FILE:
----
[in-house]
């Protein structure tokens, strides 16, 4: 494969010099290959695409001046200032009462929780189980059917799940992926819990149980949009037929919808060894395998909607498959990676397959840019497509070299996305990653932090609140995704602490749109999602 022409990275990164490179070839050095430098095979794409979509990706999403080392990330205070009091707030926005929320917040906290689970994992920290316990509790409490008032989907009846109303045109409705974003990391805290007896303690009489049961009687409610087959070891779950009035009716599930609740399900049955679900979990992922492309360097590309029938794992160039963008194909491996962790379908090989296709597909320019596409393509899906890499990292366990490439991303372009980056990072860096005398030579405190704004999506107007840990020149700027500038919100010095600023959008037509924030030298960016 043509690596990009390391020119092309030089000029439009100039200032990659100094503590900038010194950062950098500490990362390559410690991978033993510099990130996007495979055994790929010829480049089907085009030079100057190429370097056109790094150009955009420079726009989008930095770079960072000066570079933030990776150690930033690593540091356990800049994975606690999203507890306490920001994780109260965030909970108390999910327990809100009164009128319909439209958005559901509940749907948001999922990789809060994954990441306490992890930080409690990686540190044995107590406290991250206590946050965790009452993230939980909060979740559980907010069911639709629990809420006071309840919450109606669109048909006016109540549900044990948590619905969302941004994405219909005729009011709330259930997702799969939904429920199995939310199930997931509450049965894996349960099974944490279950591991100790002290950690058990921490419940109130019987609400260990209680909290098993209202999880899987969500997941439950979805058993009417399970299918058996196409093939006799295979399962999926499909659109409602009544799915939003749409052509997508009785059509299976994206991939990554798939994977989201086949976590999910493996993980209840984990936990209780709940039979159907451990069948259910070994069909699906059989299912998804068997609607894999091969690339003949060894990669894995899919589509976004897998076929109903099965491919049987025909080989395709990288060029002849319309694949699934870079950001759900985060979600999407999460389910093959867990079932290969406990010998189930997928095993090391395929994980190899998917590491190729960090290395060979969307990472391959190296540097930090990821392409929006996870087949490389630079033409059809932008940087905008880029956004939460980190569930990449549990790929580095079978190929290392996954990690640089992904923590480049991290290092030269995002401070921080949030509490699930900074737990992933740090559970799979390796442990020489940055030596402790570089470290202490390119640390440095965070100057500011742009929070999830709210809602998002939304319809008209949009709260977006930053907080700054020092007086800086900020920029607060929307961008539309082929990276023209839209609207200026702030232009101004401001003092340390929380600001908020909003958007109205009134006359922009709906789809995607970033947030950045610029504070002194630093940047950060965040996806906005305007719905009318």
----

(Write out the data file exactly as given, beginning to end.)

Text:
[in-house]
């Protein structure tokens, strides 16, 4: 494969010099290959695409001046200032009462929780189980059917799940992926819990149980949009037929919808060894395998909607498959990676397959840019497509070299996305990653932090609140995704602490749109999602 022409990275990164490179070839050095430098095979794409979509990706999403080392990330205070009091707030926005929320917040906290689970994992920290316990509790409490008032989907009846109303045109409705974003990391805290007896303690009489049961009687409610087959070891779950009035009716599930609740399900049955679900979990992922492309360097590309029938794992160039963008194909491996962790379908090989296709597909320019596409393509899906890499990292366990490439991303372009980056990072860096005398030579405190704004999506107007840990020149700027500038919100010095600023959008037509924030030298960016 043509690596990009390391020119092309030089000029439009100039200032990659100094503590900038010194950062950098500490990362390559410690991978033993510099990130996007495979055994790929010829480049089907085009030079100057190429370097056109790094150009955009420079726009989008930095770079960072000066570079933030990776150690930033690593540091356990800049994975606690999203507890306490920001994780109260965030909970108390999910327990809100009164009128319909439209958005559901509940749907948001999922990789809060994954990441306490992890930080409690990686540190044995107590406290991250206590946050965790009452993230939980909060979740559980907010069911639709629990809420006071309840919450109606669109048909006016109540549900044990948590619905969302941004994405219909005729009011709330259930997702799969939904429920199995939310199930997931509450049965894996349960099974944490279950591991100790002290950690058990921490419940109130019987609400260990209680909290098993209202999880899987969500997941439950979805058993009417399970299918058996196409093939006799295979399962999926499909659109409602009544799915939003749409052509997508009785059509299976994206991939990554798939994977989201086949976590999910493996993980209840984990936990209780709940039979159907451990069948259910070994069909699906059989299912998804068997609607894999091969690339003949060894990669894995899919589509976004897998076929109903099965491919049987025909080989395709990288060029002849319309694949699934870079950001759900985060979600999407999460389910093959867990079932290969406990010998189930997928095993090391395929994980190899998917590491190729960090290395060979969307990472391959190296540097930090990821392409929006996870087949490389630079033409059809932008940087905008880029956004939460980190569930990449549990790929580095079978190929290392996954990690640089992904923590480049991290290092030269995002401070921080949030509490699930900074737990992933740090559970799979390796442990020489940055030596402790570089470290202490390119640390440095965070100057500011742009929070999830709210809602998002939304319809008209949009709260977006930053907080700054020092007086800086900020920029607060929307961008539309082929990276023209839209609207200026702030232009101004401001003092340390929380600001908020909003958007109205009134006359922009709906789809995607970033947030950045610029504070002194630093940047950060965040996806906005305007719905009318």